Letters to the Editor: Feb. 8, 2024

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Former Camas student urges voters to approve CSD replacement levies

As a former K-12 Camas student (Camas High School class of 2014), my classmates and I benefited immensely from both classroom and extracurricular programs funded by Camas school levies — sports, music, theater and robotics were just a few of the levy-funded programs that cultivated a life-influencing opportunity after my high school graduation. Looking back, I see why this educational experience is the reason so many families chose to make Camas their home.

My participation and development as a Camas football and baseball player, with levy-funded coaches, trainers and facilities, instilled a love and purpose in something that has catapulted me thus far in life.

Incredibly, it has taken me to other parts of our globe, where I have been able to share my experience, continue my learning opportunity, teach, give back and, hopefully, bring back this passion to my Camas community. It is with such pride that I boast — in all the places I have lived and to all the people I have met and friends I have made — about the town in which I was raised and of all that was made possible to me by an amazing Camas community and its extraordinary educational programs.

I am only one example in a very large pool of Camas graduates who share this pride and thankfulness. There are many more to come from your continued support and renewal of these important levies. I hope for and look forward to hearing about future life-influencing opportunities from every student who gets so lucky to grow up in Camas schools.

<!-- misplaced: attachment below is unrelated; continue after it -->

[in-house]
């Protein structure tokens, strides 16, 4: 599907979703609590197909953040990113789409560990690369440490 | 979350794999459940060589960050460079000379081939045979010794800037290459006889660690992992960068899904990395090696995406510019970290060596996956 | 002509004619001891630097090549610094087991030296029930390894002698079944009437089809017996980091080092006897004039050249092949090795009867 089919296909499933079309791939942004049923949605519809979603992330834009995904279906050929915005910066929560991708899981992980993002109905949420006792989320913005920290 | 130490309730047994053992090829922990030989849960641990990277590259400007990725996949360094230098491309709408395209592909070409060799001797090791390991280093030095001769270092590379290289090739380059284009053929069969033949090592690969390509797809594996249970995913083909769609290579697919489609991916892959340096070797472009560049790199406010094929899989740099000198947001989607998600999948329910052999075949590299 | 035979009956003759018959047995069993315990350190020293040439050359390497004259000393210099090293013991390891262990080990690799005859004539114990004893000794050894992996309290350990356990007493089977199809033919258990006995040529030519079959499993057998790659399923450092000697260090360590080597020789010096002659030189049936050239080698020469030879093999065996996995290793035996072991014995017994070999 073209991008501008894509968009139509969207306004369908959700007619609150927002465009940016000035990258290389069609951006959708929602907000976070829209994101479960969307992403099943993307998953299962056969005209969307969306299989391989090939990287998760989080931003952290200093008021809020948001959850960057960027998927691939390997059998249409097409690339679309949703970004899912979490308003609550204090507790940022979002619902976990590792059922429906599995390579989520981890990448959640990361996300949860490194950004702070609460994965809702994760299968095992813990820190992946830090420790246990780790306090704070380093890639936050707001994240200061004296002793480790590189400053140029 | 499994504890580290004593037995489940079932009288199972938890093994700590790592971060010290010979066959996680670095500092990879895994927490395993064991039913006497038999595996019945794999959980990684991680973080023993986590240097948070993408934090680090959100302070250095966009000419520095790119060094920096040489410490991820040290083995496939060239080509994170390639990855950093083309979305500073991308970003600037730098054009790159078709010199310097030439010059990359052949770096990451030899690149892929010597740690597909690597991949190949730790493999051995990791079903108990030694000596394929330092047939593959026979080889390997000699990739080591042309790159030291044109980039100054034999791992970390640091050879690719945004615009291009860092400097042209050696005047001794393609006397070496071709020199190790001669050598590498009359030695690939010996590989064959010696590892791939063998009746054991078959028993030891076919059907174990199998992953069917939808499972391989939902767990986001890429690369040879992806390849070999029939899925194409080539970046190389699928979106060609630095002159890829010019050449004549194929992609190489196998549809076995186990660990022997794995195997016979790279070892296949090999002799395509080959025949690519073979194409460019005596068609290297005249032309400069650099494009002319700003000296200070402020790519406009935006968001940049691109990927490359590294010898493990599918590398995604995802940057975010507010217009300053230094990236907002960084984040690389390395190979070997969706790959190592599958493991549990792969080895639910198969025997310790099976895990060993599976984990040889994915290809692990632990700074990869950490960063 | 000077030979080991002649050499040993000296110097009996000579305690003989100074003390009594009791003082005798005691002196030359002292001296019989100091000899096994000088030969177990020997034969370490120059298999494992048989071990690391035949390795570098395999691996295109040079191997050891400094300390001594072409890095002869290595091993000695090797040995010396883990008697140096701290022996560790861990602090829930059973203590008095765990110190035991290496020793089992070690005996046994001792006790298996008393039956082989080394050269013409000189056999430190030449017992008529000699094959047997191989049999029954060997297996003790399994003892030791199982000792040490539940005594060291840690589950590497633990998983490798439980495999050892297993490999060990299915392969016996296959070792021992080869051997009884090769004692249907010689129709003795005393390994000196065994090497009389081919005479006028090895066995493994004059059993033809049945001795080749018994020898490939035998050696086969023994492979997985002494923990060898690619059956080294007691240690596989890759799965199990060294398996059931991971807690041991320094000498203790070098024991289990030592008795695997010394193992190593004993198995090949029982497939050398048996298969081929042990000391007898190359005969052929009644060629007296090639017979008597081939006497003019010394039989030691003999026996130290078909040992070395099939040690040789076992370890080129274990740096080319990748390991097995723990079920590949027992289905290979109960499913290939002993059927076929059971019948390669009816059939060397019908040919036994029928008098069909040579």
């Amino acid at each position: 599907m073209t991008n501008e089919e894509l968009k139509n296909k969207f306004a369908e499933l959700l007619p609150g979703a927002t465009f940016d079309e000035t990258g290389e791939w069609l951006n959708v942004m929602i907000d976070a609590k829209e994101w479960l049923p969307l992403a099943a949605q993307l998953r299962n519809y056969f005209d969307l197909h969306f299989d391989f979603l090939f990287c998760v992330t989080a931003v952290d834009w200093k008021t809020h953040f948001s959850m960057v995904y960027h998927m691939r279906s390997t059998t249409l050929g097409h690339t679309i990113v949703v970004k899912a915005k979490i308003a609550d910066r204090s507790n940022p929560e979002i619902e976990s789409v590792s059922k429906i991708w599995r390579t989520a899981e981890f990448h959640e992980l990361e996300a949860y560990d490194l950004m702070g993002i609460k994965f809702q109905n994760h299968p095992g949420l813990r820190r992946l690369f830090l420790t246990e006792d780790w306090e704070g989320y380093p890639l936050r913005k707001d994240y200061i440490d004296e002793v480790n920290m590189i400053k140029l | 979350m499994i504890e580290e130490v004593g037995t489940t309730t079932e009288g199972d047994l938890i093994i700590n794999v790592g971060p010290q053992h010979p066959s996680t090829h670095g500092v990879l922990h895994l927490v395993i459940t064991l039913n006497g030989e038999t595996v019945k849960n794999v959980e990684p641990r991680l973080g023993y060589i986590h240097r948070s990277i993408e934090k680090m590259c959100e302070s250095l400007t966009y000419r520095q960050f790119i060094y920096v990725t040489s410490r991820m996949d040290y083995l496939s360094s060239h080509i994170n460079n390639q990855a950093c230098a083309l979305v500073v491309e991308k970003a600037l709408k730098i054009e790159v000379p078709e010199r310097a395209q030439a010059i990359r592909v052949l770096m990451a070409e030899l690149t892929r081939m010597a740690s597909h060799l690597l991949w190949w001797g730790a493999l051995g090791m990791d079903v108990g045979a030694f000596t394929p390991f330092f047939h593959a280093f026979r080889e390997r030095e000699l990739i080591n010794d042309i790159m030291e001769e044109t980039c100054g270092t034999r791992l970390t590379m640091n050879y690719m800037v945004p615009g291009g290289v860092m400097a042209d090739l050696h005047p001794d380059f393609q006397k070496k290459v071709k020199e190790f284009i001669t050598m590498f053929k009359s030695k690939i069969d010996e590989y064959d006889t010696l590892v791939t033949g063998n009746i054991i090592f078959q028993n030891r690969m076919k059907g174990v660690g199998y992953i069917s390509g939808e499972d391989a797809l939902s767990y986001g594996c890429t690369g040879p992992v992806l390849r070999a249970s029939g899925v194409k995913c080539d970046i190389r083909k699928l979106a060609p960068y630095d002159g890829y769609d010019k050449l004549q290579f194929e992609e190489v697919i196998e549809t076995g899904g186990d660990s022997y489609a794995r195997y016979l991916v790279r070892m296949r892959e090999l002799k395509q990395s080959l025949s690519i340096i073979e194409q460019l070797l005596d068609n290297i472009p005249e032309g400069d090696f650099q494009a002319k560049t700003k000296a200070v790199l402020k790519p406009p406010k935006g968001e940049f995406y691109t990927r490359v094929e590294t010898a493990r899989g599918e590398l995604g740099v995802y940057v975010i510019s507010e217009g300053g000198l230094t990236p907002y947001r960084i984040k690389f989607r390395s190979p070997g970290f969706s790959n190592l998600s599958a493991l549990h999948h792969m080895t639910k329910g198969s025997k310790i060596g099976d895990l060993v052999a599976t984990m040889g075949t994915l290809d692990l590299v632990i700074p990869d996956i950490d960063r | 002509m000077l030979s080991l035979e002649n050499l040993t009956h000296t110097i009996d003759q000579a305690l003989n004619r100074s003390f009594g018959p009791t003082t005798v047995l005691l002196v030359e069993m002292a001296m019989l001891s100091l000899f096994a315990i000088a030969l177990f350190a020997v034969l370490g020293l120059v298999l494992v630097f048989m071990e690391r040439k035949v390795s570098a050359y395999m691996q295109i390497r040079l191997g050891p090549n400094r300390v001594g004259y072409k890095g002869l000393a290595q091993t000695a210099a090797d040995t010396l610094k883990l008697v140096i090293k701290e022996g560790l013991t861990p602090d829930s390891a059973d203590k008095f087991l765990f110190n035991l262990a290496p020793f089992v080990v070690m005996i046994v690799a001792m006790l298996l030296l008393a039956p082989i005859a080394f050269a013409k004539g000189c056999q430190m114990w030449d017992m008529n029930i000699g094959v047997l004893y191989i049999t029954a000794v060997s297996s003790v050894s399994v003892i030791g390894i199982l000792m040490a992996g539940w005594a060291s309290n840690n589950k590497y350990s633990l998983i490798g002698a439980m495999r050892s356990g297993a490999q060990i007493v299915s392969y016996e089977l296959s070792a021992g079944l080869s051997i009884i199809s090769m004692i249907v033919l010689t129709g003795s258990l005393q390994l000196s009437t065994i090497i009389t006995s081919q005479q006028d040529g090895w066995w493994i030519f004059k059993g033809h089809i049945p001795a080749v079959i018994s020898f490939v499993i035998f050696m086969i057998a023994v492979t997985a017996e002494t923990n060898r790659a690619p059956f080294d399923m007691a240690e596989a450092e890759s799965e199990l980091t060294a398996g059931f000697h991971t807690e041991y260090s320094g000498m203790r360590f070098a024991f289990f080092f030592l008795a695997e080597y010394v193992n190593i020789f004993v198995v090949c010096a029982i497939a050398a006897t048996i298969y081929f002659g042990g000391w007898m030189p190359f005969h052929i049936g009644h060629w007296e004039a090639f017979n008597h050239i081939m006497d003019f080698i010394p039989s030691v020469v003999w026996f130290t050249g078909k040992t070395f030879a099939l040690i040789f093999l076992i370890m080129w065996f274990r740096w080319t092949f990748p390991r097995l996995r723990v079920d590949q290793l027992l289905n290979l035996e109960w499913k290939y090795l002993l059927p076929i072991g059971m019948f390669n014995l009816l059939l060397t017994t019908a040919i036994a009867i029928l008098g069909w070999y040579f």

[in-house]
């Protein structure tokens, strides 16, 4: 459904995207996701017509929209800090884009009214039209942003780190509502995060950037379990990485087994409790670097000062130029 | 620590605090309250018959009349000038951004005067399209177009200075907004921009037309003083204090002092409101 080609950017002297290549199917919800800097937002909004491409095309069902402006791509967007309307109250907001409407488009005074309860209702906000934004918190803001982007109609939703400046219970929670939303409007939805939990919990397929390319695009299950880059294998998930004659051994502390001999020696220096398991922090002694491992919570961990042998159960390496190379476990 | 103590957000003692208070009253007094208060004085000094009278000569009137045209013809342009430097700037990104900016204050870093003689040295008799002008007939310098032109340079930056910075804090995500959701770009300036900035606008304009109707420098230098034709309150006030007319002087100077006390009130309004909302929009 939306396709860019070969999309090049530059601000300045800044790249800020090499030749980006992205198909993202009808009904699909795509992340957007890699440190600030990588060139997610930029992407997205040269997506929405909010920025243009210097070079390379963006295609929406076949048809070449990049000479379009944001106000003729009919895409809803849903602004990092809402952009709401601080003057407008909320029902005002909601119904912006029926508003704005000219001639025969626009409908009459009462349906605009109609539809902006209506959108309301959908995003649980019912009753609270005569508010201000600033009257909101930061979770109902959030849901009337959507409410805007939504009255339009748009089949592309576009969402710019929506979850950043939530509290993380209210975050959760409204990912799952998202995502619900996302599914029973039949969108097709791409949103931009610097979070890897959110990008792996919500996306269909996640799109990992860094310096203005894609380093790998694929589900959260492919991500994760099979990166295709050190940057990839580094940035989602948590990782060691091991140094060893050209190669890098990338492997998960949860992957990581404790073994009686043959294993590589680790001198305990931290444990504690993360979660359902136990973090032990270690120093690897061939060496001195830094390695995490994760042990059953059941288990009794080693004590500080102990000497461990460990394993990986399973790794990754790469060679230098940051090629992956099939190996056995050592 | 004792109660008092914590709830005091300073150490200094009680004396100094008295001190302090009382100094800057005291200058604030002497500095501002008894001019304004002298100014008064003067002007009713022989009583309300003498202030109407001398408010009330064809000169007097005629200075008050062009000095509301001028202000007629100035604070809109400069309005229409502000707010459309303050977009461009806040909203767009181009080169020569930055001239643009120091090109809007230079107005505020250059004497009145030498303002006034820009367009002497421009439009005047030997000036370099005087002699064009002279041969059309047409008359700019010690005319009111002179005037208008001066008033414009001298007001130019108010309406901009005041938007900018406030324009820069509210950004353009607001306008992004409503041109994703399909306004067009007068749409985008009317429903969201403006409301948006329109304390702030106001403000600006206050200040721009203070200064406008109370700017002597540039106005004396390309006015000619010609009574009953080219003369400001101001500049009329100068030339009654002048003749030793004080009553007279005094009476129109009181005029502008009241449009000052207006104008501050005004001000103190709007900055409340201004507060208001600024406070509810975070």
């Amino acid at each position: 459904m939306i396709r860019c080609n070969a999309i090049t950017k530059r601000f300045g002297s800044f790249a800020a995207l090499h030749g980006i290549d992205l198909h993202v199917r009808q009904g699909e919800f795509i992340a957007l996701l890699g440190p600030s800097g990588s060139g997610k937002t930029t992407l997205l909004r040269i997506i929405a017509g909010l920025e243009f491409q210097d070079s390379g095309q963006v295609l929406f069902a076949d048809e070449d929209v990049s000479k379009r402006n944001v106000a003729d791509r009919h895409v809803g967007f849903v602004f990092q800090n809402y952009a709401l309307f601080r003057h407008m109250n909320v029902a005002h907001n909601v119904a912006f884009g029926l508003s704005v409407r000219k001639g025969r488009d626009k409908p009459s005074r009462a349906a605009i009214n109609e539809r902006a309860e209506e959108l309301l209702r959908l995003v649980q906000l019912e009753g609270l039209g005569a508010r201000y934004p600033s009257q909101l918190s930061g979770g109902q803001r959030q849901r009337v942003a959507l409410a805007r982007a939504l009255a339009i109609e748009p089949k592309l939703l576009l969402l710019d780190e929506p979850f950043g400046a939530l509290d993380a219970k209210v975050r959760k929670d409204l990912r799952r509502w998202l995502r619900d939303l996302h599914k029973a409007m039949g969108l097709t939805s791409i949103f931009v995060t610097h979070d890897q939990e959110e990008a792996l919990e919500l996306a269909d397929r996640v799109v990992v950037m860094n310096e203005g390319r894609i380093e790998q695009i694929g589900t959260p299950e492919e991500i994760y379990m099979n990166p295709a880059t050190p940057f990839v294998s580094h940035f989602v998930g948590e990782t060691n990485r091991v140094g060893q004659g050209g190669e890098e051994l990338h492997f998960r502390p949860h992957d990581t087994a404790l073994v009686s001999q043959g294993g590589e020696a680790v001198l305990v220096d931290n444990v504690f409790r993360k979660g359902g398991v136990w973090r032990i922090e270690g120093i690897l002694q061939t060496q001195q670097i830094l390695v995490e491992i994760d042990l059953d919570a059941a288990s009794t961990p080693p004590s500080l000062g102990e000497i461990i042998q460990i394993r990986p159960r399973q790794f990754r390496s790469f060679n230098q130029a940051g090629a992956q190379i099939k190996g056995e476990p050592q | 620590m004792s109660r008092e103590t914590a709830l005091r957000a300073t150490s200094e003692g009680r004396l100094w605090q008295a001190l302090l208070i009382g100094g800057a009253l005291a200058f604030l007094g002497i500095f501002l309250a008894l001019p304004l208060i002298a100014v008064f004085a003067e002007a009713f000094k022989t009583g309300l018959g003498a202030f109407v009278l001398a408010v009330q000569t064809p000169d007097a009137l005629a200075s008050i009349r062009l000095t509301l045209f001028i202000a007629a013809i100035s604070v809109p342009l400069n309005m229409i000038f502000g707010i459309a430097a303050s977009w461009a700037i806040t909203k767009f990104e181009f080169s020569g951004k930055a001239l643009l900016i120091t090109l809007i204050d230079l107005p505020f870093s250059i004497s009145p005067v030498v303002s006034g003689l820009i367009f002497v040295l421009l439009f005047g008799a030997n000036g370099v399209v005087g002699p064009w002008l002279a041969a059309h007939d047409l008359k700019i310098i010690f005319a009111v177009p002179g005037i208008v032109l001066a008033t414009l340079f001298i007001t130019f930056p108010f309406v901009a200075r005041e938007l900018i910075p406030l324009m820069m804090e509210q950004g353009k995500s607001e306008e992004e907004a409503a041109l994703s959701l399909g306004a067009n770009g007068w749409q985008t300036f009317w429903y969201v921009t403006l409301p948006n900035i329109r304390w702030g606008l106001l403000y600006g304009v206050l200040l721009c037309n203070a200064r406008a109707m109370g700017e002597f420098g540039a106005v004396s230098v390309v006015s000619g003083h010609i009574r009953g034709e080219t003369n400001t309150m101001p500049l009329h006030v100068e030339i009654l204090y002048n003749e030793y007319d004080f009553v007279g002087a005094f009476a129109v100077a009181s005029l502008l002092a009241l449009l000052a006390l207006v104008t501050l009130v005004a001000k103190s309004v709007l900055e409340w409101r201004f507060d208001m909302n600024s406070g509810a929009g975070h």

Please join me in voting Yes for Camas Schools

Reilly Hennessey,


Let’s resolve to do better this election year

It’s an election year. Four years ago was an election year — a year that came to be known, in our house, as “The Year that Shall Not Be Named.”

Rather than repeating the ugliness of that year, might we resolve, at this year’s beginning, to do better?

Soon will begin all the justifications we make for our electoral means in the name of our electoral ends. Before that happens, let’s acknowledge that ends can never justify means which violate other ends of greater value.

In other words, despite the “who” we so desperately wish to see elected, we may want to consider the more valuable “whats” we might trample in our desperation. What virtues, what values, what principles mark and guide good citizens of a healthy society? And what vicious, what detrimental, what unprincipled antitheses are symptomatic of the sick?

It may help to consider Plato’s maxim on the subject: “Live in such a way that, if everyone in society were to live in that same way, that would be a society in which you would want to live.” With his maxim as our motto, let’s make this “The Year that Shall Be Named.”

Matt Myers,


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